Overview of steps in TU Delft processing software

  1. Importing raw data
  2. Synchronization of data streams
  3. Georeferencing of soundings
  4. Coordinate transformation
  5. Rough filtering (bad coordinates, backscatter, depth and beam angle outliers)
  6. Across-track stripe filter (due to for e.g. water bubbles)
  7. Automatic spline bathymetry filter
  8. Seabed morphology correction
  9. Preparation for classification method: data grouping per beam angle and ping
  10. Backscatter mosaicking, i.e. removing angular dependency of backscatter data

Advising companies/people

TU Delft software

  • Freelancer : Timo Gaida, timogaida@gmx.de

Commercial processing software:

  • Qimera (bathymetry processing software): QPS support (www.qps.nl)
  • FMGT (backscatter processing software): QPS support (www.qps.nl)

5. Map production and interpretation

Backscatter mosaics

Backscatter mosaics can be visualized via the commercial software FMGT and exported as an ArcView Grid or Tiff file into GIS software for further visualization and interpretation. When using the TU Delft software the processed backscatter data can be imported into GIS software or the open source software SAGA for gridding. SAGA is an open source variation of GIS. Based on the variation in the gridded backscatter values in combination with a-priori geological information or ground truthing, the backscatter mosaics can be interpreted.

Acoustic classification

The acoustic classification aims to classify the input data into distinct classes, which ideally represent specific properties of the seabed, such as sediment type or habitat. As input data, data can be used which obtains information about the seabed property to be classified. Since the MBES backscatter is very sensitive to changes in seabed properties, commonly only the backscatter data is used as input data for the classification method. However, different input datasets, such as bathymetry or second order derivatives can be incorporated as well. A well-documented and well-proven classification method for backscatter data is the Bayesian seabed classification method (Simons & Snellen 2009; Amiri-Simkooei et al. 2009; Gaida 2020). The software is written in the coding language Matlab and requires knowledge about Matlab and an understanding of the Bayesian method. For a detailed technical explanation of the method, following literature is recommended: Simons & Snellen 2009; Amiri-Simkooei et al. 2009; Gaida 2020).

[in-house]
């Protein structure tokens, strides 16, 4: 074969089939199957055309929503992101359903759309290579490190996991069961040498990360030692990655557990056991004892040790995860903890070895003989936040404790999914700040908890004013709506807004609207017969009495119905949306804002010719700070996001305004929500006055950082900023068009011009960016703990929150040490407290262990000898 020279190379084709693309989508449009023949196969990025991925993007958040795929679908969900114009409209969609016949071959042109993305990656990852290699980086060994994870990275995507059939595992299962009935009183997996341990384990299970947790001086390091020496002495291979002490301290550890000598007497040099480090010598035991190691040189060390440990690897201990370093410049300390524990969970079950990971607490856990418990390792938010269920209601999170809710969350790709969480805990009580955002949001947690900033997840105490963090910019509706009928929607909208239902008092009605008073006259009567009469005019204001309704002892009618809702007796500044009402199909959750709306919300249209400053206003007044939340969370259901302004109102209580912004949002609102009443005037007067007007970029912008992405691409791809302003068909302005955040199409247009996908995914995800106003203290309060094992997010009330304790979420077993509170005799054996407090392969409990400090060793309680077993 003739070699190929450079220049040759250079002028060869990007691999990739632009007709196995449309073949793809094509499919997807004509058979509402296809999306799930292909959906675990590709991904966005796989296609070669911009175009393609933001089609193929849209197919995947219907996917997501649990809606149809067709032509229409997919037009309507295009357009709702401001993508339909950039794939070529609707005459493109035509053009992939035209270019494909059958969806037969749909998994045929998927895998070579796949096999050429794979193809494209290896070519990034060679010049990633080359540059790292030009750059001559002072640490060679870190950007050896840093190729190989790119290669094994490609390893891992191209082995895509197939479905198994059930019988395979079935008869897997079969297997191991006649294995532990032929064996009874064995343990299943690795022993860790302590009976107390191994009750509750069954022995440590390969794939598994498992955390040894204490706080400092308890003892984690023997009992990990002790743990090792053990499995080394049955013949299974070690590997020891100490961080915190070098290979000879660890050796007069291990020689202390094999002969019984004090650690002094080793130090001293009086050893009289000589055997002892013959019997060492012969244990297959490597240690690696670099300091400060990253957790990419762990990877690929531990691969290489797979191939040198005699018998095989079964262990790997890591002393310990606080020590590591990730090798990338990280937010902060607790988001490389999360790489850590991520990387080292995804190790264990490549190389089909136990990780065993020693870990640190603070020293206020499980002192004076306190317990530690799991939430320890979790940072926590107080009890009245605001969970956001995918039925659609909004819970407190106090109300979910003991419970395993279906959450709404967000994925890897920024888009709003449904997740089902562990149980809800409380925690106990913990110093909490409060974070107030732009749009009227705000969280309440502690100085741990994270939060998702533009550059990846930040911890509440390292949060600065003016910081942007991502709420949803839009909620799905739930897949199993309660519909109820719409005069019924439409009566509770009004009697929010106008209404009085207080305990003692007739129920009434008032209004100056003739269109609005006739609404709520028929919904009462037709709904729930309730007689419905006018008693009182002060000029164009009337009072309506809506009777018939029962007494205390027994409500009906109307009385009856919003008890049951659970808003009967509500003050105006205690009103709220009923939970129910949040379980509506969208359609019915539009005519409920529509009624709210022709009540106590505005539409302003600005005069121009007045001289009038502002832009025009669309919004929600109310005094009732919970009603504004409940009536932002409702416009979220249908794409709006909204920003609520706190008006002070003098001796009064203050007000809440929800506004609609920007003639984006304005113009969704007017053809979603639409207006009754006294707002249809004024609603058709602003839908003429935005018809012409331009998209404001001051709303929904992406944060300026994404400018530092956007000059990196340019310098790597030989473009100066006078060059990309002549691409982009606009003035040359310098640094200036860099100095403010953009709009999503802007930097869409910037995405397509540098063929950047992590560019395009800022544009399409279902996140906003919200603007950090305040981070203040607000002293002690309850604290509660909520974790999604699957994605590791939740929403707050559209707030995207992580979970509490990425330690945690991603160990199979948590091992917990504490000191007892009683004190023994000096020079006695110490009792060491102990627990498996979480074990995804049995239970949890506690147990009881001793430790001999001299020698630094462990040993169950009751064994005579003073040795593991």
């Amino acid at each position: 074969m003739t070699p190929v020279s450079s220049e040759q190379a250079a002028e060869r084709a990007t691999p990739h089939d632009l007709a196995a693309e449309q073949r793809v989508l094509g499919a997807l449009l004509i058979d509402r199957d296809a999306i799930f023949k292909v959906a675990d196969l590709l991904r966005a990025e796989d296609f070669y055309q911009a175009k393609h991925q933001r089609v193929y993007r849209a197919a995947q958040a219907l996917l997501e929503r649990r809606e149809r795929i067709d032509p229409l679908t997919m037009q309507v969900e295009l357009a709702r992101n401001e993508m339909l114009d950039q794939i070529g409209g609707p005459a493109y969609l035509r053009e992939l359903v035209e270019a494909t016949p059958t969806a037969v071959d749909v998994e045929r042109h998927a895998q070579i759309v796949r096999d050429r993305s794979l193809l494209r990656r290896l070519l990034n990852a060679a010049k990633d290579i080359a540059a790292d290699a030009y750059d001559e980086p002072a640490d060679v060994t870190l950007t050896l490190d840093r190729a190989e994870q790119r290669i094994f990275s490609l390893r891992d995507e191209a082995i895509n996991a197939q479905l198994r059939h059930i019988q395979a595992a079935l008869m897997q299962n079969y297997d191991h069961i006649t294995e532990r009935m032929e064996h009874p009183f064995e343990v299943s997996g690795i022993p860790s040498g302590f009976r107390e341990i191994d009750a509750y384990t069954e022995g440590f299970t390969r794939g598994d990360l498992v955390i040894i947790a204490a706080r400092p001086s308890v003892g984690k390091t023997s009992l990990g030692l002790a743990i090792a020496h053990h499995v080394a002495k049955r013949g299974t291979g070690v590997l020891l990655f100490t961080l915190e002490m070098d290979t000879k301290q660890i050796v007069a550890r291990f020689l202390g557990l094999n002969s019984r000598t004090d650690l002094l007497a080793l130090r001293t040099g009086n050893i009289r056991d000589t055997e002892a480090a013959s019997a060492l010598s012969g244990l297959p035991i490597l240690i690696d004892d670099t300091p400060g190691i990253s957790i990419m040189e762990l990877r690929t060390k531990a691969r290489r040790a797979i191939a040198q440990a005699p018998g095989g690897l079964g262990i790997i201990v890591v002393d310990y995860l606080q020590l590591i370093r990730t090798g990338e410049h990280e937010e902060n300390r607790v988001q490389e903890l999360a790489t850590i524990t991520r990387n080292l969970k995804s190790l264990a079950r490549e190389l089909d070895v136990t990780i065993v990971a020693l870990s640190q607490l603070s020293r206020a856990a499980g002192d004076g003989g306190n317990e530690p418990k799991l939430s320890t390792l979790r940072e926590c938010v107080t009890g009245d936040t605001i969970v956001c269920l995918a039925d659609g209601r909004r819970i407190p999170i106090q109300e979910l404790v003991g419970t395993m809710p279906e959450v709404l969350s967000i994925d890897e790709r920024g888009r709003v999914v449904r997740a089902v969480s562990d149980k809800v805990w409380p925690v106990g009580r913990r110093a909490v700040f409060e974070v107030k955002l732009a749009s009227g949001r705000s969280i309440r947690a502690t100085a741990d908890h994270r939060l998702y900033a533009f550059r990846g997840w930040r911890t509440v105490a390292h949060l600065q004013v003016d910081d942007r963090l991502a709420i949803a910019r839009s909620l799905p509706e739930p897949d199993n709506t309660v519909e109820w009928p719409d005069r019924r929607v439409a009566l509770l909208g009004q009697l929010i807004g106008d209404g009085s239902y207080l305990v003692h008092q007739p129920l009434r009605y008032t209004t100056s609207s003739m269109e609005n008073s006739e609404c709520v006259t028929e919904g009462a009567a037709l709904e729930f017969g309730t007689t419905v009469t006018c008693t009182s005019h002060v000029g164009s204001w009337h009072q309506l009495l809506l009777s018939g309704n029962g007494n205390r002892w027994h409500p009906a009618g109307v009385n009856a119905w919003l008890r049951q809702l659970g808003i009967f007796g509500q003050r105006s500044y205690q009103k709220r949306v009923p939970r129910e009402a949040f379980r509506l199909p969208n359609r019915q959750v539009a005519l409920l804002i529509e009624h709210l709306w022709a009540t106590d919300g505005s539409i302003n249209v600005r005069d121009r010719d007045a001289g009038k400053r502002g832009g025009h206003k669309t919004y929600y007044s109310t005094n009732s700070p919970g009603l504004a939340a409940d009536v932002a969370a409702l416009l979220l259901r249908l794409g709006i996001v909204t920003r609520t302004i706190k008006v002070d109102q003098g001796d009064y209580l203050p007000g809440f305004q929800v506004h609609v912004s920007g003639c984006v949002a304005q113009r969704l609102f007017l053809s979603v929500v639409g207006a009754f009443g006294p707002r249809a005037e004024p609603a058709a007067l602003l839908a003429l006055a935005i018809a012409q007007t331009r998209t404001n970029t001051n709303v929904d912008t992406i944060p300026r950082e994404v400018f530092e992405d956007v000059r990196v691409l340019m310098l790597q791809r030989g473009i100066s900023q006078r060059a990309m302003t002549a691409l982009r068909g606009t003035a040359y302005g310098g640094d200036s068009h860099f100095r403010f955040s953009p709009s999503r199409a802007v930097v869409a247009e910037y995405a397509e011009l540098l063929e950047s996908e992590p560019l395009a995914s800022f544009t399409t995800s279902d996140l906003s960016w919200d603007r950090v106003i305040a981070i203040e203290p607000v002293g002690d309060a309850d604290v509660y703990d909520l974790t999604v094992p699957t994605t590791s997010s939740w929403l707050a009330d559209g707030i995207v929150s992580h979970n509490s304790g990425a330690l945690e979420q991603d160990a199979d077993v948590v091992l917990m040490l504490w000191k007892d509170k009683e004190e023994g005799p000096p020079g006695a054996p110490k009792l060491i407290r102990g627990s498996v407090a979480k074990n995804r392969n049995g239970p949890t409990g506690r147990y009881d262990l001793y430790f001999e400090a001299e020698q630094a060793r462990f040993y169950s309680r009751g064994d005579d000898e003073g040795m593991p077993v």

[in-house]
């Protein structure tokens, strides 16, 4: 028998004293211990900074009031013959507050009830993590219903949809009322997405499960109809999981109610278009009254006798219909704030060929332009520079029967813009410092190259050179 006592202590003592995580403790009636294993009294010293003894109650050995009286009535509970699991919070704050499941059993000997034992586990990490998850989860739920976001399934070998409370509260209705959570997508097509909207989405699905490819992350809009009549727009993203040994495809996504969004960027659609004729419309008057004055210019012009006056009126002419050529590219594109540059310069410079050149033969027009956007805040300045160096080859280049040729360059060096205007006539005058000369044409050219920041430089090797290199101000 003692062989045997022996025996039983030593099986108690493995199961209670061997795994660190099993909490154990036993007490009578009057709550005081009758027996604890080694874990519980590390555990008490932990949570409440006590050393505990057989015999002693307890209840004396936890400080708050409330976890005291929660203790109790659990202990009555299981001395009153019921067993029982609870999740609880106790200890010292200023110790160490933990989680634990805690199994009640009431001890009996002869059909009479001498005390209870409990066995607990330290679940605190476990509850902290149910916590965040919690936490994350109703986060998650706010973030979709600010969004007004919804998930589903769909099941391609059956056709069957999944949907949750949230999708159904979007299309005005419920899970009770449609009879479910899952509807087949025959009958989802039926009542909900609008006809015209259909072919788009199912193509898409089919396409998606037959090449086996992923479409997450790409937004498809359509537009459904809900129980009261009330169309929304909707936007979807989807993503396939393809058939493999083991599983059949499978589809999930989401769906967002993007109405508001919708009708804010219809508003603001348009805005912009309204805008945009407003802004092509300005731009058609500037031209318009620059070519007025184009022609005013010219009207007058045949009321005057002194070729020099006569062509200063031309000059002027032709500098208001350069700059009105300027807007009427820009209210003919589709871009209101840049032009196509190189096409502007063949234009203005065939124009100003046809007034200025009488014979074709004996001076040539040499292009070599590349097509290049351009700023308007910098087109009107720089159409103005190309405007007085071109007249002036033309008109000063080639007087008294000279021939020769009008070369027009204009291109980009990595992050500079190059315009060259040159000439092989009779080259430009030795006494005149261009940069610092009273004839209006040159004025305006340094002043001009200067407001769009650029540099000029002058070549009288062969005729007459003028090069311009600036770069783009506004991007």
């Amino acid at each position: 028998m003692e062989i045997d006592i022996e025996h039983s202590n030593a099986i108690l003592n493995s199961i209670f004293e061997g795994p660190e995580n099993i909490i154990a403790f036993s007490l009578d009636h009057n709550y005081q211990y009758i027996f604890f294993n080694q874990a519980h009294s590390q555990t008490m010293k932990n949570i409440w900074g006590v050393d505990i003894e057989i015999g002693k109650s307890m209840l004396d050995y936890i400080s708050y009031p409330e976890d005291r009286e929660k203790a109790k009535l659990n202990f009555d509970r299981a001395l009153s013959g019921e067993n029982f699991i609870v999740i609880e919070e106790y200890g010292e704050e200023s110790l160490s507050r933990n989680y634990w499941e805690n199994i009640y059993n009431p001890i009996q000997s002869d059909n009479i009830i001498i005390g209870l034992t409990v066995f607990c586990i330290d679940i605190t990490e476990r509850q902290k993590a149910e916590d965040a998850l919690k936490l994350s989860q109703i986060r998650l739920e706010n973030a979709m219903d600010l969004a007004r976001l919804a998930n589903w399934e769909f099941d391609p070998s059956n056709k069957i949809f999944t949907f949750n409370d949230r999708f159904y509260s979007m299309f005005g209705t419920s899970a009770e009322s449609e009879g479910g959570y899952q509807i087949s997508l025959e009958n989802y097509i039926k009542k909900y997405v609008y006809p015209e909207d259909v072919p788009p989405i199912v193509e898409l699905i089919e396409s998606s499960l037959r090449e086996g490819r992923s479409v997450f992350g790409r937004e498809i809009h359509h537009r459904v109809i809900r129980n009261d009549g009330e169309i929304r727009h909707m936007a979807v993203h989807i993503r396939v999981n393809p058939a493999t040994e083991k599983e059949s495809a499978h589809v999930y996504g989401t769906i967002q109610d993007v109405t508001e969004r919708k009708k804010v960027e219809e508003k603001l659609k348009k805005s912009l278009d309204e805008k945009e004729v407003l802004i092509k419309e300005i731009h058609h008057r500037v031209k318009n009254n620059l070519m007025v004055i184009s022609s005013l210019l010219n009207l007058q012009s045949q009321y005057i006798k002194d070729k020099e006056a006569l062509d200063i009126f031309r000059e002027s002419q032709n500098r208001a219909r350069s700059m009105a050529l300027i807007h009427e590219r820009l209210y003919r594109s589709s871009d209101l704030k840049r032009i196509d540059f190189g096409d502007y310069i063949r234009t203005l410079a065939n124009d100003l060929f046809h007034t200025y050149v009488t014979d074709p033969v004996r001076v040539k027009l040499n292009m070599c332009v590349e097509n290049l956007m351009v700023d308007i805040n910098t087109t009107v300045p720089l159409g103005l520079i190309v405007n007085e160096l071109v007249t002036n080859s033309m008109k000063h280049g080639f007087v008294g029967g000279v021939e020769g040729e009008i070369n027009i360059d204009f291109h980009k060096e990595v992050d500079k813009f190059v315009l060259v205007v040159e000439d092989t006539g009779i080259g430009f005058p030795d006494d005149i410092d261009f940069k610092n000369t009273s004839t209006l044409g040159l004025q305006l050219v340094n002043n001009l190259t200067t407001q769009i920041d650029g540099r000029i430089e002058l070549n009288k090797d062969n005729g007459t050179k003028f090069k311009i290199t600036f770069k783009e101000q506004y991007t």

Overview of steps in the Bayesian seabed classification method

  1. Estimation of number of acoustic classes that can be discriminated based on the backscatter data
  2. Selection of reference beam angles and estimation of class boundaries